This comes as I was actually planning on (tonight maybe?) putting together a small database app in C# for my fiancee. I want to keep up / improve my .NET 2005 skills, but my experience is primarily on client/server setups where the SQL Server 2000 is on a dedicated server. I was aiming to use SQL 2005 Express for the database part of the app. Does SQL Server 2005 Express give you sort of a glorified Access database? I want a database tied to the application, but I don't want to have to install the application AND a database instance - does the Express edition handle including the database with the app? I'm hoping maybe it creates the database file, and then just includes that in the application directory, and accesses it via some sort of database file connection?

    Either way, I doubt I'll look to getting this book - I feel pretty confident in SQL 2000, and am hoping there's enough online docs to get me through a basic setup. Plus, once the db stuff is setup, I'll just need to focus on the application itself, which it doesn't sound like this book really covers.
    • Re:Interesting (Score:5, Informative)

      by AaronBrethorst (860210) on Wednesday April 05, 2006 @03:32PM (#15069699) Homepage
      Howdy - you should take a look at the VS 2005 setup bootstrapper. It'll simplify the process of getting SQL Server Express (SSE) installed onto a deployment machine. You will need to install an instance of SSE onto the deployment machine, though. SSE is a walking, talking, gum-chewing SQL database. There's a pretty useful article over on MSDN Magazine [microsoft.com] that will walk you through the basics.
    • SQL Server Express IS a dedicated database server. You need to run it as a service. If you want to bundle a database to your app try to use an Access or sqlite file. http://www.sqlite.org/ [sqlite.org]
      • SQL Server Express IS a dedicated database server. You need to run it as a service. If you want to bundle a database to your app try to use an Access or sqlite file

        You do realize that just because it runs as a 'service' has nothing to do with your assumptions that it cannot be deployed on a client machine.

        Right?

        For example, MYSQL also runs as a service, and can be deployed on a client machine also.
        • I want a database tied to the application, but I don't want to have to install the application AND a database instance"

          The guy was very specific in specifying that he does not want to install a database instance on the client. Therefore, a database server like MySQL is not a suitable solution. Not because it cannot be installed in the client but because he does not want to install a database in the client.
      • Ah, no. What he wants is either Microsoft MSDE [codeproject.com] or SQL 2005 express. There's no need to use something as limited/low-end as Access. MSDE is ment to be used either embedded in your app, or as a lightweight stand-alone server.
        • Could you please provide a link that explains how to use an MSDE file without installing the MSDE server? The link that you provided only reinforced my belief that you have to install MSDE. The following statement is what I replied to:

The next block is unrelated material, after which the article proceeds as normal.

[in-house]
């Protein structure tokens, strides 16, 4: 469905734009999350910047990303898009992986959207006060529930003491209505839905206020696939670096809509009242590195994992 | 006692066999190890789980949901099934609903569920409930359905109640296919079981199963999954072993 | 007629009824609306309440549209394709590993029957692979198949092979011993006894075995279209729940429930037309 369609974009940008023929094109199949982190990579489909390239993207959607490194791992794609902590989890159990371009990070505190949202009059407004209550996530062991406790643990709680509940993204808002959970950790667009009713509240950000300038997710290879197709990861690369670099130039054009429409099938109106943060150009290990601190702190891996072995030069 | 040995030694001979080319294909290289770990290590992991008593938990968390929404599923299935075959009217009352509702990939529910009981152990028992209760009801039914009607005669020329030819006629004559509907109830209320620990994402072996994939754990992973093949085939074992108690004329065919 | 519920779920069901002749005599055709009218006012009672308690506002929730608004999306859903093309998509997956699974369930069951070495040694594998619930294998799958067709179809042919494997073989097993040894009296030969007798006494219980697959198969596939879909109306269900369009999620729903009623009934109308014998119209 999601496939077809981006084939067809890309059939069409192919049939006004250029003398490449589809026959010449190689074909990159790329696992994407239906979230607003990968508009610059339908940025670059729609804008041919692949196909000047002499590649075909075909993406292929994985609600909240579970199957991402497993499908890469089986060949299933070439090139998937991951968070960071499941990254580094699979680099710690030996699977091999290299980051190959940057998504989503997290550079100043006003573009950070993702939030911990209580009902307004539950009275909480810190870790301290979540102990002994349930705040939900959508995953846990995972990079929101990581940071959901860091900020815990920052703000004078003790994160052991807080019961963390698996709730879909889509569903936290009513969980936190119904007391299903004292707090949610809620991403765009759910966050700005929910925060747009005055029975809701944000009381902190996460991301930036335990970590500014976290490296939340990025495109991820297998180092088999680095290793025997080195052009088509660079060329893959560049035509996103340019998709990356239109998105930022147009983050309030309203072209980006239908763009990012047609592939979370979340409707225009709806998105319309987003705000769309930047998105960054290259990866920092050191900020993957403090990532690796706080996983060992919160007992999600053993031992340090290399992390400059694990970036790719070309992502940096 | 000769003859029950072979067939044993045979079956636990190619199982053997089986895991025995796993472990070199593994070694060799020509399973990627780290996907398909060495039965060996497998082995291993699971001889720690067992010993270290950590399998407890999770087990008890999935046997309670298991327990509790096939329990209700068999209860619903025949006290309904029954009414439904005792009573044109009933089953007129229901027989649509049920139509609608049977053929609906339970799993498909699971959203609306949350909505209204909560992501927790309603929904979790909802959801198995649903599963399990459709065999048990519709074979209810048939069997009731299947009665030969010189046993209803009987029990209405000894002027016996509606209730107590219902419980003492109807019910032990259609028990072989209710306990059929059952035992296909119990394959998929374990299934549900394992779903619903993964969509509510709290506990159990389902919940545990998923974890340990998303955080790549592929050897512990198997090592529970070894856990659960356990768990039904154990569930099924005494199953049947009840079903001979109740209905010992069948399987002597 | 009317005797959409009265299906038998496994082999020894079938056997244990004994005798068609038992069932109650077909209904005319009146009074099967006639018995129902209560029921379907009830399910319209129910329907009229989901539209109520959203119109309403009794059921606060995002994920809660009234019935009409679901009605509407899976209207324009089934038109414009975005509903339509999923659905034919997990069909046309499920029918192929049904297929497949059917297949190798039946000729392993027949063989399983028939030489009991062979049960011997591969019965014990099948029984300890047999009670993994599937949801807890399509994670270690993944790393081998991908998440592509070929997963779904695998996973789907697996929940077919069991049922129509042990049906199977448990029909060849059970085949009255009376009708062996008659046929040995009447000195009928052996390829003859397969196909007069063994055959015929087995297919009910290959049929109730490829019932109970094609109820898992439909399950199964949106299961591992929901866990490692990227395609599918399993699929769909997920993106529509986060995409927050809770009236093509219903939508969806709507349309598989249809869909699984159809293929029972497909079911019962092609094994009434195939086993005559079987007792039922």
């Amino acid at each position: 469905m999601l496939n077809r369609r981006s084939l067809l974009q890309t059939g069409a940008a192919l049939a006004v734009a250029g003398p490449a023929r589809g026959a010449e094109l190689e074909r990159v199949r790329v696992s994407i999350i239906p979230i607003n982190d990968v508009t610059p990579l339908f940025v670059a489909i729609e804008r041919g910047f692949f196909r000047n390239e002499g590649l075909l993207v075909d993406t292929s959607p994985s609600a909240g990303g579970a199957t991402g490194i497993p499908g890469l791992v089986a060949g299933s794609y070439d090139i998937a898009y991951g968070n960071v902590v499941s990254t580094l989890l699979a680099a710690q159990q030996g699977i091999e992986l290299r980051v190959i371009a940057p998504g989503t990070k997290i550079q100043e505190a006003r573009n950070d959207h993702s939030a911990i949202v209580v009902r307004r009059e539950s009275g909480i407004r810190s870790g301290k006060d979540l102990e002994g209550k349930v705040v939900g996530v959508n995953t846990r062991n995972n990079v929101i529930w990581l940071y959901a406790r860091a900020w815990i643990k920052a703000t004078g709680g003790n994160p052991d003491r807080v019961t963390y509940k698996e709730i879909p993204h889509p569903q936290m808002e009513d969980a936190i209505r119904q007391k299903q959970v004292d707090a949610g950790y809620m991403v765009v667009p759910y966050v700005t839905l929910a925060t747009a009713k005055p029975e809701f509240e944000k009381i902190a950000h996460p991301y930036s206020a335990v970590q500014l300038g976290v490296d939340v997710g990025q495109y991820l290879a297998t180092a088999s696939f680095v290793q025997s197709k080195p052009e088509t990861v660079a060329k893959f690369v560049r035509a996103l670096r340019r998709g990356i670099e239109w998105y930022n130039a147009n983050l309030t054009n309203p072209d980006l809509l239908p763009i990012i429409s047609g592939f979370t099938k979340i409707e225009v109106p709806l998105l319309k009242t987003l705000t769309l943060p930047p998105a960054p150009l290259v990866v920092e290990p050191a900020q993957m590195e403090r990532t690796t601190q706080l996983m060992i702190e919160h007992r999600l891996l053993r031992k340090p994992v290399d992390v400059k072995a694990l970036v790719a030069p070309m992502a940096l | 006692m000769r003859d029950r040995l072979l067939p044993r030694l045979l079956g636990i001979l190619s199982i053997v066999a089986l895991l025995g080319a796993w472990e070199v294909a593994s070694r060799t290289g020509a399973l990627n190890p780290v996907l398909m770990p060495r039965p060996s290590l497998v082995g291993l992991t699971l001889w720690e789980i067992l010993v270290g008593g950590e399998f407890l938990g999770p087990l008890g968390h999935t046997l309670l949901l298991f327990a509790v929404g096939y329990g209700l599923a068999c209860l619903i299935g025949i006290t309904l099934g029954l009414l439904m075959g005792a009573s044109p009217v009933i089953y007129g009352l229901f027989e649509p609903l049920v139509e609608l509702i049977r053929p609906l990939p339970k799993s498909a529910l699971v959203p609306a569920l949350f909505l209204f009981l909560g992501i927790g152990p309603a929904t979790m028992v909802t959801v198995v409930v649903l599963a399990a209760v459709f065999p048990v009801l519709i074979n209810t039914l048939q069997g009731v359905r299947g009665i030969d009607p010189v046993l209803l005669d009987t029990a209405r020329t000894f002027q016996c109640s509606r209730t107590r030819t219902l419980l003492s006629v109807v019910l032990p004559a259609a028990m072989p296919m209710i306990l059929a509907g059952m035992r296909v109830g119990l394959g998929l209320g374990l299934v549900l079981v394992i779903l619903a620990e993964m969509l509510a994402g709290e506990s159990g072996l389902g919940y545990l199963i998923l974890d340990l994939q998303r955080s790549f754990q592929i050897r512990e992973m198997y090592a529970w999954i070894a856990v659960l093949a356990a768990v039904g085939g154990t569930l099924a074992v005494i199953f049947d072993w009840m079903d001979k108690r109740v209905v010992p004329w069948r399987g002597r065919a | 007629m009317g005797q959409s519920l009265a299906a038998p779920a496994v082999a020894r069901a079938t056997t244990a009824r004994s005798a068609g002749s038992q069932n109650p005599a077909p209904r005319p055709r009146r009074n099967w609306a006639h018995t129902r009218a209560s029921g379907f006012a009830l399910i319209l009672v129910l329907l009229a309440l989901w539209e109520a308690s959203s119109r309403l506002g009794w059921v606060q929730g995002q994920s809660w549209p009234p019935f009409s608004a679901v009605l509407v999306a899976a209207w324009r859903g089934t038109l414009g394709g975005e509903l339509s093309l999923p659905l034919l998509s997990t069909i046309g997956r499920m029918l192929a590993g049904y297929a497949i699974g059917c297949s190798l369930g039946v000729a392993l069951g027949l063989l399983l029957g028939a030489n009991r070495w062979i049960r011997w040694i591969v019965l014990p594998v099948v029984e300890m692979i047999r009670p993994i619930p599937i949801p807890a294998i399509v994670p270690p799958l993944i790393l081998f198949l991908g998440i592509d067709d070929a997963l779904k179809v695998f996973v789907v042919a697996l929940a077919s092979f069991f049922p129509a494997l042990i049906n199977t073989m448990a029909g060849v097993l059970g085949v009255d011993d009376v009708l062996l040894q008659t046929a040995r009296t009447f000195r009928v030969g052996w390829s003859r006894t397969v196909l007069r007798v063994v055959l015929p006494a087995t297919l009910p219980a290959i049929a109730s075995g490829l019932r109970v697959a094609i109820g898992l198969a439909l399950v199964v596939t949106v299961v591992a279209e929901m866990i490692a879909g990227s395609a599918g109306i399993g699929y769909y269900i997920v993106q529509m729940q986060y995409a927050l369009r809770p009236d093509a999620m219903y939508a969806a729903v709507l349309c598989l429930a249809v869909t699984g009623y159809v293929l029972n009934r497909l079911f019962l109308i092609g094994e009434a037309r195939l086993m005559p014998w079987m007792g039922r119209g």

I want a database tied to the application, but I don't want to have to install the application AND a database instance

          I don't know how to use an MSDE file without installing a MSDE server instance. Having that knowledge would have been really usefull for my last app that r

    • SQL Express is just a weakend version of SQL Server, it will run an app like your saying without trouble. But it is a network database not a file type like Access. Also you can't include UI in it, you need a different front end. Developing for it is just like developing for any other SQL Server Edition with a few weaknesses like only single processor and 1GB of RAM max.
    • Thanks all for the good info. Basically, I want something that can be installed as a package of sorts, so I wouldn't have to separately and manually install on the client the app, plus the SQL Express database. It sounds like the bootstrap loader thing would handle that. I *thought* the SQL Express stuff was meant to act as a portable database of sorts where you didn't necessarily want to install SQL Server to a central server and have the client software connect; instead, it was packaged with the app it
  • by kkelly (69745) on Wednesday April 05, 2006 @03:21PM (#15069583)
    Microsoft developer network at htt:\\msdn.microsoft.com IMHO its probably more information than most developers might need to accomplish a given task or learn about 2k5 MS technology. Don't sleep, msdn has some excellent content and the coverage of the new SQL 2005 implementation is fairly extensive. Most books I buy collect dust after just a few weeks.......
  • Save $14.80! (Score:1, Informative)

    by Anonymous Coward
    Save yourself $14.80 by buying the book here: Beginning SQL Server 2005 Express [amazon.com]. And if you use the "secret" A9.com discount [amazon.com], you can save an extra 1.57%!
  • my two cents (Score:5, Informative)

    by deuterium (96874) on Wednesday April 05, 2006 @03:28PM (#15069661)
    The other problem with ASP .NET is that so much of the action is behind the curtain

    Well, from what I gather, Ruby on Rails hides database access pretty thoroughly as well. WebDev systems exist for the purpose of that very concept... making standard operations into black boxes.
    I've been using the new SQL Express in a project over the last several months. It's quite nice for a free, distributable DB, and the Management Studio download has been much nicer than the old 2000 version (or the Postgres Admin tool I used before this). A book like this would have been handy, as there aren't a lot of comprehensive resources on the web for Express.

    I feel a 400 post platform diatribe coming up...